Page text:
“I Eat” (original) is by H. Pueyo, a South American writer living in Brazil who writes short stories and comics in both English and Portuguese.

“Bristling Skim” (original) is by D.A. Xiaolin Spires who stares at skies and wonders what there is to eat out there in the cosmos.

“Alice Underground” (original) is by Rachael Sterling, who lives in sunny Santa Monica, California, teaching music to preschoolers most mornings and writing most afternoons. You can find her talking about books on YouTube under the name Rae Sterling.

“Red, From the Heartwood” (original) is by Penny Stirling, who edits and embroiders in Western Australia. Their speculative fiction and poetry can be found in Lackington’s, Interfictions, Strange Horizons, and other venues.

Catherynne M. Valente is the New York Times bestselling author of over two dozen works of fiction and poetry, including Space Opera, the Orphan’s Tales series, and The Girl Who Circumnavigated Fairyland in a Ship of Her Own Making. She is the winner of the Andre Norton, Eugie Foster Memorial, Hugo, Lambda, Locus, Mythopoeic, Prix Imaginales, Rhysling, Romantic Times’ Critics Choice, and Tiptree awards. Her “The Lily and the Horn” was first published in Fantasy Magazine‘s 2015 Queers Destroy Fantasy! issue.

“A Fish Tale” (original) is by Sabrina Vourvoulias, the author of Ink, which was named to Latinidad’s Best Books of 2012. Her fiction can be found in Uncanny, Tor.com, Strange Horizons, and Crossed Genres.

Damien Angelica Walters wrote Sing Me Your Scars, Paper Tigers, and Cry Your Way Home. Her short fiction has been nominated twice for a Bram Stoker Award and reprinted in The Year’s Best Dark Fantasy & Horror and The Year’s Best Weird Fiction. She lives in Maryland with her husband and two rescued pit bulls. Her “A Lie You Give, And Thus I Take” was first published in Lightspeed in December 2014.

“Who Watches” (original) is by Wellington-based Rem Wigmore, who also published under Summer Wigmore. Their first novel The Wind City was published in 2013 by Steam Press and they had a short story in the 2016 At the Edge anthology.

Alyssa Wong was a finalist for the 2016 John W. Campbell Award for Best New Writer. Her fiction has been shortlisted for the Hugo Award, the Bram Stoker Award, the Locus Award, and the Shirley Jackson Award. Her “Hungry Daughters of Starving Mothers” was first published in the 2015 Queers Destroy Horror! issue of Nightmare, and won the 2015 Nebula Award for Best Short Story and the 2016 World Fantasy Award for Short Fiction.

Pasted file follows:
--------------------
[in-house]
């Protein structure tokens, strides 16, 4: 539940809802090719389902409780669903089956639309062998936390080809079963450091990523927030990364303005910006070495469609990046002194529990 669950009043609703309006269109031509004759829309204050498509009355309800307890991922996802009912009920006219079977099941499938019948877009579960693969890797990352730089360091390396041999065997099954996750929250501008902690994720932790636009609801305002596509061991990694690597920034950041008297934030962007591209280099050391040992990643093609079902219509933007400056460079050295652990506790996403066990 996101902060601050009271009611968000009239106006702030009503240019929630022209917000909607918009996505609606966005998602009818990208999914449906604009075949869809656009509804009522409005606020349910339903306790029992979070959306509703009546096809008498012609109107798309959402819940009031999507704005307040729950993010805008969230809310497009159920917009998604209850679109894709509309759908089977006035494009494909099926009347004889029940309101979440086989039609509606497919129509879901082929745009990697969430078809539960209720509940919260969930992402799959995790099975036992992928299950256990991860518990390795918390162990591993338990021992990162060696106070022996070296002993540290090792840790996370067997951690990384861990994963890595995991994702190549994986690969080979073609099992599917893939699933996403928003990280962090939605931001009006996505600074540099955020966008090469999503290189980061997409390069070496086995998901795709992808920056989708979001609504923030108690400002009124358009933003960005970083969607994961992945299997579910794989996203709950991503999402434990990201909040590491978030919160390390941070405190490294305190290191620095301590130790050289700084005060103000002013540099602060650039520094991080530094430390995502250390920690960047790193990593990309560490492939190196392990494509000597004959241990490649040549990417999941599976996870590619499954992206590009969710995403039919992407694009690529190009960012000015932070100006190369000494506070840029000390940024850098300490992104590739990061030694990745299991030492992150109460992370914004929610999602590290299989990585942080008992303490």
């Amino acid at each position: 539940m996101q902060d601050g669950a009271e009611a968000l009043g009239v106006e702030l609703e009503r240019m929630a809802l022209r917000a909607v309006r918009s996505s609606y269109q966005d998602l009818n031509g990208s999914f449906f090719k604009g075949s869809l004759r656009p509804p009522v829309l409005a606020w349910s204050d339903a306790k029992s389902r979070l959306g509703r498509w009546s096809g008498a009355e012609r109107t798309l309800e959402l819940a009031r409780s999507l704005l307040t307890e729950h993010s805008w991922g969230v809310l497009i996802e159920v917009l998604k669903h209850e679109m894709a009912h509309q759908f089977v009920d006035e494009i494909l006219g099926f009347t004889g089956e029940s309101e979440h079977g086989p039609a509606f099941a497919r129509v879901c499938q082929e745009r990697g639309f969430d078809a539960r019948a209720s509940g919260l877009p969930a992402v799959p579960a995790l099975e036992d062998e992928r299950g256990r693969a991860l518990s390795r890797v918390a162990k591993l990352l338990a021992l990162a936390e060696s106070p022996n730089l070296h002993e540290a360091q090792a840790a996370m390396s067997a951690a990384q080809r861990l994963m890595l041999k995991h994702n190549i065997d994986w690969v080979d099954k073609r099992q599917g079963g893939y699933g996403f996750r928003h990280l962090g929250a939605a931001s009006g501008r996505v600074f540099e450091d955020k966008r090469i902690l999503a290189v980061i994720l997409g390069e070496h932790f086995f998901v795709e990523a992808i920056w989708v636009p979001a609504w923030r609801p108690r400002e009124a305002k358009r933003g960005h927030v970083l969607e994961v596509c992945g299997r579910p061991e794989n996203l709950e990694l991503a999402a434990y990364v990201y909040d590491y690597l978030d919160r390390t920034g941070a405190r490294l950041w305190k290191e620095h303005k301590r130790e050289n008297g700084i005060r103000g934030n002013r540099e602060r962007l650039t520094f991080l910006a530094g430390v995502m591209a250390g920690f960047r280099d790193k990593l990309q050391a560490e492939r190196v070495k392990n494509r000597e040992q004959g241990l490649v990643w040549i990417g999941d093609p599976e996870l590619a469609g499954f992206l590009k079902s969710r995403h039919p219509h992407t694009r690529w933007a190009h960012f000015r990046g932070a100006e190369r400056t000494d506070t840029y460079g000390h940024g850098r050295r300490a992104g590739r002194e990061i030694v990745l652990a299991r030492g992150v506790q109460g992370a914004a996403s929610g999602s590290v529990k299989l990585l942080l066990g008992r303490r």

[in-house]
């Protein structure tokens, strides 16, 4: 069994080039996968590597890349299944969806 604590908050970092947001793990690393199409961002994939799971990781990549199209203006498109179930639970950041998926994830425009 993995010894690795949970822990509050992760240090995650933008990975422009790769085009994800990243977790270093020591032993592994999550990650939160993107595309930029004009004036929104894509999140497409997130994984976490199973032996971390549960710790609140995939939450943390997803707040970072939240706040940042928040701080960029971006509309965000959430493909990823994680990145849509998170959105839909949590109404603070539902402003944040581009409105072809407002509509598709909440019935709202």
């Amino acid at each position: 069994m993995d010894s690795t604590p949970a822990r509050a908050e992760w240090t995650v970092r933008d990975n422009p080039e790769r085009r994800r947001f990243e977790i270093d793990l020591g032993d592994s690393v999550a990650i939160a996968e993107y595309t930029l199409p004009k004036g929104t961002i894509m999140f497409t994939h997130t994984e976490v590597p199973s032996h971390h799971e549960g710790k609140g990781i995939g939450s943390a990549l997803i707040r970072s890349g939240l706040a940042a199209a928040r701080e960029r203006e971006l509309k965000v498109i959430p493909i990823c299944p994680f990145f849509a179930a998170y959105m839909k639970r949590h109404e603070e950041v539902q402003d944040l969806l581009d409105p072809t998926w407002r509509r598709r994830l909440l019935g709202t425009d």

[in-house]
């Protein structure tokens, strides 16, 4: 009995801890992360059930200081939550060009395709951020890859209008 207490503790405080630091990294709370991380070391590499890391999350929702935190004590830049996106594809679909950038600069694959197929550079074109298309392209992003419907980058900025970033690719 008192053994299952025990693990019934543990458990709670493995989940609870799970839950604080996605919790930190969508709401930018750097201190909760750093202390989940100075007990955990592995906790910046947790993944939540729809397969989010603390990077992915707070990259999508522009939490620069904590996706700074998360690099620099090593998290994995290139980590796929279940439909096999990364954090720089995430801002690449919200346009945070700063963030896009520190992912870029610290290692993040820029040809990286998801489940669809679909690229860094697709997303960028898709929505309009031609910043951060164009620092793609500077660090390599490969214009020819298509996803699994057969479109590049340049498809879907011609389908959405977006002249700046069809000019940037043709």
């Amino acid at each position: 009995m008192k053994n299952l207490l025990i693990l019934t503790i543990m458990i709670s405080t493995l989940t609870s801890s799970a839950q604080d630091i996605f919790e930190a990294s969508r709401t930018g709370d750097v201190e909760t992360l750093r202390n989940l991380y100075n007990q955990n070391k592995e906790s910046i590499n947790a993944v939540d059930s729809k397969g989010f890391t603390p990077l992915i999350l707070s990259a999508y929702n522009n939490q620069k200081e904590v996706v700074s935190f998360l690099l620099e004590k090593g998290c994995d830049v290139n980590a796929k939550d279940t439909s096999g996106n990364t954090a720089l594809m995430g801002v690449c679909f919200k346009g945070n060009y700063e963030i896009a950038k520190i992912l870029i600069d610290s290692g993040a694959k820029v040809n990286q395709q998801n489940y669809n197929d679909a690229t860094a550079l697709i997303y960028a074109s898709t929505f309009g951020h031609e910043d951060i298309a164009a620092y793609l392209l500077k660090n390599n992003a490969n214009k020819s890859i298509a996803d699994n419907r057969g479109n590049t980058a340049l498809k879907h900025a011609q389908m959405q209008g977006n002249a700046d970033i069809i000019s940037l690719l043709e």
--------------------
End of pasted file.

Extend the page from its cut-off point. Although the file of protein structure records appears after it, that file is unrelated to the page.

Caroline M. Yoachim has written dozens of short stories, appearing in Asimov’s, Clarkesworld, Fantasy & Science Fiction, Lightspeed, and her short story collection, Seven Wonders of a Once and Future World & Other Stories. Her “The Carnival Was Eaten, All Except the Clown” was first published in Electric Velocipede in 2013 and was featured in The Drabblecast.

 

Editor Octavia Cade is a New Zealand writer with a PhD in science communication and a particular interest in science history and marine studies. She has most recently been researching the reproductive strategies of Zostera muelleri seagrass. She has had around 30 short stories published, in places like Clarkesworld, Asimov’s, and Apex Magazine, amongst others. Her poetry collection on the periodic table, Chemical Letters, was published by Popcorn Press and her novellas have been published by Masque Books, Paper Road Press, and The Book Smugglers. She has been nominated for BSFA and Elgin awards, and has won three Sir Julius Vogels, twice for best novella (The Ghost of Matter and The Convergence of Fairy Tales) and once for best fan writing, for a series of columns on food and horror, which became Food and Horror: Essays on Ravenous Souls, Toothsome Monsters, and Vicious Cravings (Book Smugglers, 2017).

 

 

Reviews & Mentions

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25 January 2018